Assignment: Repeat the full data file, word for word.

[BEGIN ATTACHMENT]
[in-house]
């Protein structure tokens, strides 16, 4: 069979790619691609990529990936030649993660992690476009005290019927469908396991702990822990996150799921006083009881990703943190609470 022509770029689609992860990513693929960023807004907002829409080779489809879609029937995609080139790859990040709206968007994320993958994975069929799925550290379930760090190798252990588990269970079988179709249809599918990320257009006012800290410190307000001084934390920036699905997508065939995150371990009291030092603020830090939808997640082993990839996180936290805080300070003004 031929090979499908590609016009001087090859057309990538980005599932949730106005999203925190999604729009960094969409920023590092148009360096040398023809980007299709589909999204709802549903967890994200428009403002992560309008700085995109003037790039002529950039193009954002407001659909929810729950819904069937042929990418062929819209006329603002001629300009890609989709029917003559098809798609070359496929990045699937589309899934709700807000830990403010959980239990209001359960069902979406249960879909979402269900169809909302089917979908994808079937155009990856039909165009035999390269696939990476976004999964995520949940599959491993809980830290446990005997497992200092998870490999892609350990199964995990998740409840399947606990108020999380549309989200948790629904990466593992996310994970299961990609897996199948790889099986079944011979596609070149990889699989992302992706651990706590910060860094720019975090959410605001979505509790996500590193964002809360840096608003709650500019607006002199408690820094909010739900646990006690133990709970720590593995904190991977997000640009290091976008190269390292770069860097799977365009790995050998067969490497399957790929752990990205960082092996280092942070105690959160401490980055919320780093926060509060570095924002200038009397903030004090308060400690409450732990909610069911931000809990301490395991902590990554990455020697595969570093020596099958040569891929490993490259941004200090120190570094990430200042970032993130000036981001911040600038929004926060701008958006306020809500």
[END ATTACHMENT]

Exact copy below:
[in-house]
């Protein structure tokens, strides 16, 4: 069979790619691609990529990936030649993660992690476009005290019927469908396991702990822990996150799921006083009881990703943190609470 022509770029689609992860990513693929960023807004907002829409080779489809879609029937995609080139790859990040709206968007994320993958994975069929799925550290379930760090190798252990588990269970079988179709249809599918990320257009006012800290410190307000001084934390920036699905997508065939995150371990009291030092603020830090939808997640082993990839996180936290805080300070003004 031929090979499908590609016009001087090859057309990538980005599932949730106005999203925190999604729009960094969409920023590092148009360096040398023809980007299709589909999204709802549903967890994200428009403002992560309008700085995109003037790039002529950039193009954002407001659909929810729950819904069937042929990418062929819209006329603002001629300009890609989709029917003559098809798609070359496929990045699937589309899934709700807000830990403010959980239990209001359960069902979406249960879909979402269900169809909302089917979908994808079937155009990856039909165009035999390269696939990476976004999964995520949940599959491993809980830290446990005997497992200092998870490999892609350990199964995990998740409840399947606990108020999380549309989200948790629904990466593992996310994970299961990609897996199948790889099986079944011979596609070149990889699989992302992706651990706590910060860094720019975090959410605001979505509790996500590193964002809360840096608003709650500019607006002199408690820094909010739900646990006690133990709970720590593995904190991977997000640009290091976008190269390292770069860097799977365009790995050998067969490497399957790929752990990205960082092996280092942070105690959160401490980055919320780093926060509060570095924002200038009397903030004090308060400690409450732990909610069911931000809990301490395991902590990554990455020697595969570093020596099958040569891929490993490259941004200090120190570094990430200042970032993130000036981001911040600038929004926060701008958006306020809500």